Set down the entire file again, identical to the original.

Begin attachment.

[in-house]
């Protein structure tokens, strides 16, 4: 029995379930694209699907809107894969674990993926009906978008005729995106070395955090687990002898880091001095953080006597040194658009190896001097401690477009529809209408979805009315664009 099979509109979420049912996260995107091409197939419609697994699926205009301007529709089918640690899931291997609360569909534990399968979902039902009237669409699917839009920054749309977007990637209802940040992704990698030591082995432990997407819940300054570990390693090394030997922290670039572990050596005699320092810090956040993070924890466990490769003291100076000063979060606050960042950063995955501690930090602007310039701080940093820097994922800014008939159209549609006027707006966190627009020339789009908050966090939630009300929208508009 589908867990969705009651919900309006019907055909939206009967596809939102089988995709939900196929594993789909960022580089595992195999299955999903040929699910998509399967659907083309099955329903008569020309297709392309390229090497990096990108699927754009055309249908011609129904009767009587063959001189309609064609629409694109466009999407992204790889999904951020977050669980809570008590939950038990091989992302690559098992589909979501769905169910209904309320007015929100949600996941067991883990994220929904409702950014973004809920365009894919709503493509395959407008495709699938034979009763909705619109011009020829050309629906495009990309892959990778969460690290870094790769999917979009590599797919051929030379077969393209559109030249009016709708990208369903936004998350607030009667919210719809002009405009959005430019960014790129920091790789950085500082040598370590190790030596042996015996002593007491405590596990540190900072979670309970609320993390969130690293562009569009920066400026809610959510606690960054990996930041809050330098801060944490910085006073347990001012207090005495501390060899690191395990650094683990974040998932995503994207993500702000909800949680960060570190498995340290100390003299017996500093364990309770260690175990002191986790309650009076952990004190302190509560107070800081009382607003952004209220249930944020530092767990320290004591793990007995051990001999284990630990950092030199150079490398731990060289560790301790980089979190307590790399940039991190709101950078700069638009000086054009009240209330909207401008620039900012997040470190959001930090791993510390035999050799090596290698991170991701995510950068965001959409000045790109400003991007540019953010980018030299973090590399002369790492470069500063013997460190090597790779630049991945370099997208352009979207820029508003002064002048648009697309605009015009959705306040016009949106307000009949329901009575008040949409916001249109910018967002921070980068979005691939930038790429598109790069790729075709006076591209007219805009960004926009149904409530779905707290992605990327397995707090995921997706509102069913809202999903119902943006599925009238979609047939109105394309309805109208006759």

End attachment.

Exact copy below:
[in-house]
């Protein structure tokens, strides 16, 4: 029995379930694209699907809107894969674990993926009906978008005729995106070395955090687990002898880091001095953080006597040194658009190896001097401690477009529809209408979805009315664009 099979509109979420049912996260995107091409197939419609697994699926205009301007529709089918640690899931291997609360569909534990399968979902039902009237669409699917839009920054749309977007990637209802940040992704990698030591082995432990997407819940300054570990390693090394030997922290670039572990050596005699320092810090956040993070924890466990490769003291100076000063979060606050960042950063995955501690930090602007310039701080940093820097994922800014008939159209549609006027707006966190627009020339789009908050966090939630009300929208508009 589908867990969705009651919900309006019907055909939206009967596809939102089988995709939900196929594993789909960022580089595992195999299955999903040929699910998509399967659907083309099955329903008569020309297709392309390229090497990096990108699927754009055309249908011609129904009767009587063959001189309609064609629409694109466009999407992204790889999904951020977050669980809570008590939950038990091989992302690559098992589909979501769905169910209904309320007015929100949600996941067991883990994220929904409702950014973004809920365009894919709503493509395959407008495709699938034979009763909705619109011009020829050309629906495009990309892959990778969460690290870094790769999917979009590599797919051929030379077969393209559109030249009016709708990208369903936004998350607030009667919210719809002009405009959005430019960014790129920091790789950085500082040598370590190790030596042996015996002593007491405590596990540190900072979670309970609320993390969130690293562009569009920066400026809610959510606690960054990996930041809050330098801060944490910085006073347990001012207090005495501390060899690191395990650094683990974040998932995503994207993500702000909800949680960060570190498995340290100390003299017996500093364990309770260690175990002191986790309650009076952990004190302190509560107070800081009382607003952004209220249930944020530092767990320290004591793990007995051990001999284990630990950092030199150079490398731990060289560790301790980089979190307590790399940039991190709101950078700069638009000086054009009240209330909207401008620039900012997040470190959001930090791993510390035999050799090596290698991170991701995510950068965001959409000045790109400003991007540019953010980018030299973090590399002369790492470069500063013997460190090597790779630049991945370099997208352009979207820029508003002064002048648009697309605009015009959705306040016009949106307000009949329901009575008040949409916001249109910018967002921070980068979005691939930038790429598109790069790729075709006076591209007219805009960004926009149904409530779905707290992605990327397995707090995921997706509102069913809202999903119902943006599925009238979609047939109105394309309805109208006759």